Archives for category: Space Travel


For my culminating post, I want to reflect on how my perspective on space and the future of astronomy has changed over the course of Astronomy 201. Firstly, everything I learned in this course, from gravity and planetary formation to stars and habitable zones, has given me a fundamental and scientifically realistic understanding of space and our galaxy. I think we all grow up with some part of us pondering the dark vastness of space, and how it relates to the human condition. This class allowed me to take those essential, soulful curiosities and put them into concrete terms. As much as this concreteness has solidified my understanding of mankind’s astronomical world, I still view the universe as an inescapable enigma.


Thinking about the future of astronomy for this post brings me to an interesting understanding of astronomy’s immediate importance for our civilization. I think that having a sense of the physical processes that shape our universe, and being aware of our surroundings in space (including potential dangers and possible benefits), are absolutely essential knowledge for the continuance and well being of our peoples.  For example, the ability to detect and avoid collisions with interstellar objects in an Armageddon-type scenario is no longer the sole product of Hollywood’s special effects. Although these types of events are rare, I am grateful that astronomy and technology have made us less helpless in the realm of space. More realistic, however, is our potential need for resources on other planets, or even colonization off of Earth. This point leads me to the more biological concept of Malthusian catastrophe and the idea that Earth, despite our best technological efforts, cannot indefinitely support our exponentially growing population. Although there are many ways we could lessen population strain on our planet (our negative environmental impact could arguably be included as strain), it is difficult to argue that such changes can or will be effectively pursued by Earth’s population before catastrophic occurrence. I strongly believe that astronomy is one of the few sciences that might be able to save us from catastrophe, and it may be the most promising.

The greatest barrier to human exploration of space is undoubtedly the vast distances and time lengths required to travel from one stellar body to the next. This post will outline some potential modes of interstellar propulsion:

Magnetoplasmadynamic (MPD) Thrusters

As described by NASA, MPD thrusters are the most powerful form of electromagnetic propulsion. They use charged particles from ionized gas as fuel (xenon, lithium, neon), feed them into an acceleration chamber and out a nozzle to produce thrusts of up to 200,000 MPH. Unfortunately, these thrusters require hundreds of kilowatts to generate acceleration, requiring power generation on the scale of nuclear power plants.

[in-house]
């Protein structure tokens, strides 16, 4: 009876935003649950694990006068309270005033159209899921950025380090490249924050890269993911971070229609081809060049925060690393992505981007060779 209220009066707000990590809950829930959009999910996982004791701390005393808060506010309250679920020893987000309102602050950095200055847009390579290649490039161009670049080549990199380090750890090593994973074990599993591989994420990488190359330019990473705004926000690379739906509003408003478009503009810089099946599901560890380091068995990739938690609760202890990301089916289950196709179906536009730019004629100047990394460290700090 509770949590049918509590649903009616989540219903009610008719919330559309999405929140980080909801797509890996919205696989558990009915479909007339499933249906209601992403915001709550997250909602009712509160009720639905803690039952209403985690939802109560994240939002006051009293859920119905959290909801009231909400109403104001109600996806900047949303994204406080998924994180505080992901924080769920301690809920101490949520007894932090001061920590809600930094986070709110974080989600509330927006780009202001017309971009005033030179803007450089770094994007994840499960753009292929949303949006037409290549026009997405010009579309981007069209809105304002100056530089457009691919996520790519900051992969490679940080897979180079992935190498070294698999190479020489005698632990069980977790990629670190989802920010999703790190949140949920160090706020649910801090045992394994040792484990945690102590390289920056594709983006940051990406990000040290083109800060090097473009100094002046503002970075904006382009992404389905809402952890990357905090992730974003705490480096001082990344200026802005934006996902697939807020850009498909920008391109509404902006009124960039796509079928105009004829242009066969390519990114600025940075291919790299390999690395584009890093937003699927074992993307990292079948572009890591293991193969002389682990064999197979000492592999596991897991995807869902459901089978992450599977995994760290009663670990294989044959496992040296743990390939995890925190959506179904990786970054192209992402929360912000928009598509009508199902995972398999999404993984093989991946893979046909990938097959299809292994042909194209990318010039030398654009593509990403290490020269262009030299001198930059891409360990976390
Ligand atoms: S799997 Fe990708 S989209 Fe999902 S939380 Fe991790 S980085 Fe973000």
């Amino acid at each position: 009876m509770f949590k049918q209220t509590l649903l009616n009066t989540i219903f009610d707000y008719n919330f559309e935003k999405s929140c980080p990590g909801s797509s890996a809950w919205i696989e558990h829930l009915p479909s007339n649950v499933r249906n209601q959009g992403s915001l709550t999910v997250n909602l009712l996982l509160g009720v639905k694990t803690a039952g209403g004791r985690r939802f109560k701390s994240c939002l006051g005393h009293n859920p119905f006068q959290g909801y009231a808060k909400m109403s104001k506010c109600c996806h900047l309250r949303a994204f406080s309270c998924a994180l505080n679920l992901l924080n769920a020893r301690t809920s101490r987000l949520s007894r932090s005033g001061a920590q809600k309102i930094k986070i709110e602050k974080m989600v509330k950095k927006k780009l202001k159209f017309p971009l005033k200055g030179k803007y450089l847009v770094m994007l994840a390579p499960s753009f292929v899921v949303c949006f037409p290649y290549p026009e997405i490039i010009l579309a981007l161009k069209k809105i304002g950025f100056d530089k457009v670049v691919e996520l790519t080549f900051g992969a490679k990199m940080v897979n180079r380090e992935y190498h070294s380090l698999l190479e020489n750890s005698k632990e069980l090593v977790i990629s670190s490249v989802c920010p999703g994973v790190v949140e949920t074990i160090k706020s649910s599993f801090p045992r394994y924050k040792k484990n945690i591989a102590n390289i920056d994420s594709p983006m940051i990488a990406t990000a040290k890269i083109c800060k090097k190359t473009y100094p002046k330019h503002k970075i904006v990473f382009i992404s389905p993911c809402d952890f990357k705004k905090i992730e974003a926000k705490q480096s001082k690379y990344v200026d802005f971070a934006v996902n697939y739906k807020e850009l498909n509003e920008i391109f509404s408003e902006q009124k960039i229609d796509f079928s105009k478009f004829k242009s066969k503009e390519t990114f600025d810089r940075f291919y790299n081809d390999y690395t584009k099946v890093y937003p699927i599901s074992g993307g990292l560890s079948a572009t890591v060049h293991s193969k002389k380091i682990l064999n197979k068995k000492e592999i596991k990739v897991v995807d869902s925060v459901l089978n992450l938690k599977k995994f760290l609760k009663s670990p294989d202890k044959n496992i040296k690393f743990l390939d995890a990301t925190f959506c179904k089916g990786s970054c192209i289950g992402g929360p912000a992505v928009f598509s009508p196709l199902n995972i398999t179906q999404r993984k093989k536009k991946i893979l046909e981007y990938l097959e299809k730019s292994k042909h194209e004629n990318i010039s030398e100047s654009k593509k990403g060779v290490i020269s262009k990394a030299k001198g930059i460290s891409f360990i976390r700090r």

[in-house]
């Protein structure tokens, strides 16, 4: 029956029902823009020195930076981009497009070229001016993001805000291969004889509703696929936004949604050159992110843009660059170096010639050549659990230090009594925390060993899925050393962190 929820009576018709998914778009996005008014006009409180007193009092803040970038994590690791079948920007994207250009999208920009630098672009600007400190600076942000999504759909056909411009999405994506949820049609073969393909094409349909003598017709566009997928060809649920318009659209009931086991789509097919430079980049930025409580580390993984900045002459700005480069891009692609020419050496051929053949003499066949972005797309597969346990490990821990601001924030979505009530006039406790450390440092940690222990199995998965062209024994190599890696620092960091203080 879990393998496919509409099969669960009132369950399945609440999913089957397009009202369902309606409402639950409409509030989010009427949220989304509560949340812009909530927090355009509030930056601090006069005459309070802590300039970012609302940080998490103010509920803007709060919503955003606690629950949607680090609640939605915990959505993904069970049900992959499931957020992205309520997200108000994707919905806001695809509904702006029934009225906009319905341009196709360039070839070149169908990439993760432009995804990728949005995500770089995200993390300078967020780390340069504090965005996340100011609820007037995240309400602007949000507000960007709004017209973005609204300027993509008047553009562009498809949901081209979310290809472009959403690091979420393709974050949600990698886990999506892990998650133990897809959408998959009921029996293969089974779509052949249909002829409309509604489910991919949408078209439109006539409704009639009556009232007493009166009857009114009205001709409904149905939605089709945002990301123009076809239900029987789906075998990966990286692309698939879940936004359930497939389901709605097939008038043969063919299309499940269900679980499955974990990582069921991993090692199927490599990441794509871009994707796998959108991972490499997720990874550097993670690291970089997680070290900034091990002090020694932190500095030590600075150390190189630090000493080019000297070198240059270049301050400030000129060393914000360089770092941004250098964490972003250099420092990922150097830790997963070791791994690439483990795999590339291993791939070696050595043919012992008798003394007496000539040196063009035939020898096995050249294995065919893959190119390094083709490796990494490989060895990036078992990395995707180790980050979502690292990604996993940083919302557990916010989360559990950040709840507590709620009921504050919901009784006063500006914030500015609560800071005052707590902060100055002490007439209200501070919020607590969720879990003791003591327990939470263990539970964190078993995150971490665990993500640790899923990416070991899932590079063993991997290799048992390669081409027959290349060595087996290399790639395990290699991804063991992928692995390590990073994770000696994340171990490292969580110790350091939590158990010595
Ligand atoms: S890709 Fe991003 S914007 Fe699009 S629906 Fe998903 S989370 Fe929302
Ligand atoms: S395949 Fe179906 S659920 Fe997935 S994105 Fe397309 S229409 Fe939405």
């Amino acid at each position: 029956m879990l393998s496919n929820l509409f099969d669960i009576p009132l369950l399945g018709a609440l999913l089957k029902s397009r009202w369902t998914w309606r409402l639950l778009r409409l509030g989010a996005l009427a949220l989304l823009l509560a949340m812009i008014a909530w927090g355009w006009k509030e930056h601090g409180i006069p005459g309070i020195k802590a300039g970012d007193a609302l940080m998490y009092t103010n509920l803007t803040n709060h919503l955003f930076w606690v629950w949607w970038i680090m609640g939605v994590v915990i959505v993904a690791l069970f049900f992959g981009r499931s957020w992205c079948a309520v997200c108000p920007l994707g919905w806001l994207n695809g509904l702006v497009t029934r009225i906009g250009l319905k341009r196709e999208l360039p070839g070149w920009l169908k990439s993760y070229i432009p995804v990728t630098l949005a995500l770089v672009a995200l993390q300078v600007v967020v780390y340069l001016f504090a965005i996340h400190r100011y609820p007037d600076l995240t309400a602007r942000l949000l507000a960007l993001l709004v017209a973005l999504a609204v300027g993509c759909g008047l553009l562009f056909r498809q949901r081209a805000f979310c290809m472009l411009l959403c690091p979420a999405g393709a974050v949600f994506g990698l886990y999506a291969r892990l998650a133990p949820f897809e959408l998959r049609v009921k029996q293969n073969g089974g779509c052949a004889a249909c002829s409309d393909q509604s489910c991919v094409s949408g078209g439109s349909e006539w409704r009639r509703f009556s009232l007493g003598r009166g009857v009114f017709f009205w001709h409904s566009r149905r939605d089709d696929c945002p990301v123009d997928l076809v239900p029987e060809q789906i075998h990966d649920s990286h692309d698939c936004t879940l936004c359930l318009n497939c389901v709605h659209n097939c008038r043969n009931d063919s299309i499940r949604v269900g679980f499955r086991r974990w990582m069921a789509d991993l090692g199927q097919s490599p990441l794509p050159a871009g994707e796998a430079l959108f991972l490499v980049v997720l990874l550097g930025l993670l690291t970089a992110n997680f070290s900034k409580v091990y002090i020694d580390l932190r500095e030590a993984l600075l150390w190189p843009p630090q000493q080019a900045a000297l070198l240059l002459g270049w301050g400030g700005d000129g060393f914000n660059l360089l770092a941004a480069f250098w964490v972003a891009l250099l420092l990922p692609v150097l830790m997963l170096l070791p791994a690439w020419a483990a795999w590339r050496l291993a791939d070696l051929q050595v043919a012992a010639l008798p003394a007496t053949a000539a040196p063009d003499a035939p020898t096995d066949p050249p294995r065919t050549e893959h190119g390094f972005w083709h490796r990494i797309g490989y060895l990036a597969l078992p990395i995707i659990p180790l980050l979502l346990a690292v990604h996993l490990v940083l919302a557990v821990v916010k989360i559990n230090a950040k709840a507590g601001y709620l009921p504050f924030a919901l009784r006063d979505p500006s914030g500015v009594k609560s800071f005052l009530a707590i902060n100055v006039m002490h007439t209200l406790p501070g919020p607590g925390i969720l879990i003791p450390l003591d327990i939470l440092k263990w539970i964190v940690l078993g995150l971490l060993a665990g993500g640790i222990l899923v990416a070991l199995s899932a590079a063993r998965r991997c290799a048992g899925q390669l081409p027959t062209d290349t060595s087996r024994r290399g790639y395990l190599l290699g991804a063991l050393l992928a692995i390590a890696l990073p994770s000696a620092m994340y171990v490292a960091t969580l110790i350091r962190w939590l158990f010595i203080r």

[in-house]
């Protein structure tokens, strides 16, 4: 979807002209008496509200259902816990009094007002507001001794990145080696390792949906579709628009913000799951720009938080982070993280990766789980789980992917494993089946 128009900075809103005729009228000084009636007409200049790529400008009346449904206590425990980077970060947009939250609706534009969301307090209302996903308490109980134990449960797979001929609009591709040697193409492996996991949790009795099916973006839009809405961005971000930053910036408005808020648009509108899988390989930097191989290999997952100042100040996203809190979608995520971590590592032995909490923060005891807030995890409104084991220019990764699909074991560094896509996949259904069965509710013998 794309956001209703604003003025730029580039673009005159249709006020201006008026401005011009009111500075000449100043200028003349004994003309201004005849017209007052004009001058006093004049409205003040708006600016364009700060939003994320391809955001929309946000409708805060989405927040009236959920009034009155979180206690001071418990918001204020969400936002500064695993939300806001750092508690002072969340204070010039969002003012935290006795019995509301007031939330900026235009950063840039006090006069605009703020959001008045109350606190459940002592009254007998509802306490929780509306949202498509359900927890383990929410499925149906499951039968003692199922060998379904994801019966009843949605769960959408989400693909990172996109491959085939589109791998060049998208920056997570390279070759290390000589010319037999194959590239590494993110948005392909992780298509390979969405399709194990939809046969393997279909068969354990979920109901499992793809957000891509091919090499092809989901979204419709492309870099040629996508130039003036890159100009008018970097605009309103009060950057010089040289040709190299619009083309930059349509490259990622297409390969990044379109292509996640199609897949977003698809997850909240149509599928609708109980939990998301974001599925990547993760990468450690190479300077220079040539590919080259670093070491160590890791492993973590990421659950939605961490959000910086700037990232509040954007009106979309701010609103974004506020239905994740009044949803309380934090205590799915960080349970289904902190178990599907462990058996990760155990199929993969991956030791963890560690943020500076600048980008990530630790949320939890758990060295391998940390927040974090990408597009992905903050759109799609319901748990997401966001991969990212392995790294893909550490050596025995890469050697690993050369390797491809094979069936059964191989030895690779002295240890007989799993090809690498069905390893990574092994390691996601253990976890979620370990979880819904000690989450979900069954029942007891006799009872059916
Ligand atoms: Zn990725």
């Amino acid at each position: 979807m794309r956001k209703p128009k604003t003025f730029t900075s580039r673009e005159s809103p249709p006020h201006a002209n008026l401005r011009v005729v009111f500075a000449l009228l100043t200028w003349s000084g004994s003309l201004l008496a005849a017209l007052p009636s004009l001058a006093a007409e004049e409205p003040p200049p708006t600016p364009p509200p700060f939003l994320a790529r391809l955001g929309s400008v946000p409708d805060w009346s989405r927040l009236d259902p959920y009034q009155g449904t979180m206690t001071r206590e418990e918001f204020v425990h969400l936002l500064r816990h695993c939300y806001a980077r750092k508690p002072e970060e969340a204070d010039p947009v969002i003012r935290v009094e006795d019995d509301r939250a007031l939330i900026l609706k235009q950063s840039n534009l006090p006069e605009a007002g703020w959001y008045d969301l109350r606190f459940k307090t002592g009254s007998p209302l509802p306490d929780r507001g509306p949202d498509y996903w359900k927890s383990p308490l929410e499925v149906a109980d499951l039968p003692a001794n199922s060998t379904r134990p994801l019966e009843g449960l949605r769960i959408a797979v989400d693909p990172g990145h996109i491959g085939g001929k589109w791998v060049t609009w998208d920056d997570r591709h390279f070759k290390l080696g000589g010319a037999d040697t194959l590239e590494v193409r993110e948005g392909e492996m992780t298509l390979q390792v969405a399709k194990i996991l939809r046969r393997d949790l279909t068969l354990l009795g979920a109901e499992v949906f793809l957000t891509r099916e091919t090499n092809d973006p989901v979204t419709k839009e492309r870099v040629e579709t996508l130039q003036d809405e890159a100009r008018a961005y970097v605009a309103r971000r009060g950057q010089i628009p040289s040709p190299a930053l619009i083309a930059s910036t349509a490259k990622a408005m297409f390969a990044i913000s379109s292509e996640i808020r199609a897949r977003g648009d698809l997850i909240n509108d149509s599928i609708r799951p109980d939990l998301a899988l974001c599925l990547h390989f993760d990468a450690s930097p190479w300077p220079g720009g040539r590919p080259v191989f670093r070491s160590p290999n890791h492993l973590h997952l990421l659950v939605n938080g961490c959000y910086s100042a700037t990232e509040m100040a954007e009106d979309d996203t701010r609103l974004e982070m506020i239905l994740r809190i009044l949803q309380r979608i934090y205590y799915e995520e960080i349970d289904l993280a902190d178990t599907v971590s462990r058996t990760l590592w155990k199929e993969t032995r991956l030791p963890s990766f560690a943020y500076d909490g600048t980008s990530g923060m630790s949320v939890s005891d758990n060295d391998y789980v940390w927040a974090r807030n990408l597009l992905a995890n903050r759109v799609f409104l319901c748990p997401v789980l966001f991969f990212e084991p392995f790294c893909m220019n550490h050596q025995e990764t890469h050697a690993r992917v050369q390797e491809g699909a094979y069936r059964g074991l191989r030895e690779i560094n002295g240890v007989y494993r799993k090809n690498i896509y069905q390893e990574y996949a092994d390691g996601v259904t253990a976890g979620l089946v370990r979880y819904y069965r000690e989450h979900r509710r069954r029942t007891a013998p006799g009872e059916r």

Bussard Interstellar Ramjet

The Bussard Interstellar Ramjet propulsion system draws its fuel from space itself. Developed in 1960 by Dr. Robert Bussard, this “ramjet” uses an electromagnetic field to collect interstellar hydrogen, which is compressed in the craft’s cylinder shaped body and expelled as propellant for a fusion rocket. The speed of the craft is mostly dependent on the density of hydrogen in front of the vacuum-like Bussard Collector. Some estimate that the Bussard Ramjet could move at 77% the speed of light. (The EnterpriseD has two “Bussard Collectors” that were used as emergency fuel sources for the warp drive).

Solar Sail and Beamed Solar Sail

This technology is true to its name and very real. Solar sails use solar photons to push a hair-thin reflective carbon-fiber fabric in a fashion similar to using wind against sails to move across water. This technology has been successfully created by NASA and put to use by the Japanese. IKAROS, a Japanese solar sail, traveled to Venus in 2010, proving the technology for intrasolar missions. Solar sails to not need fuel, but are propelled via solar pressure or self-generated lasers. Because of its sail mechanics, this craft takes years to build up speed, but can reach velocities of 100,000 MPH and more. – Latest solar sail project from my hometown!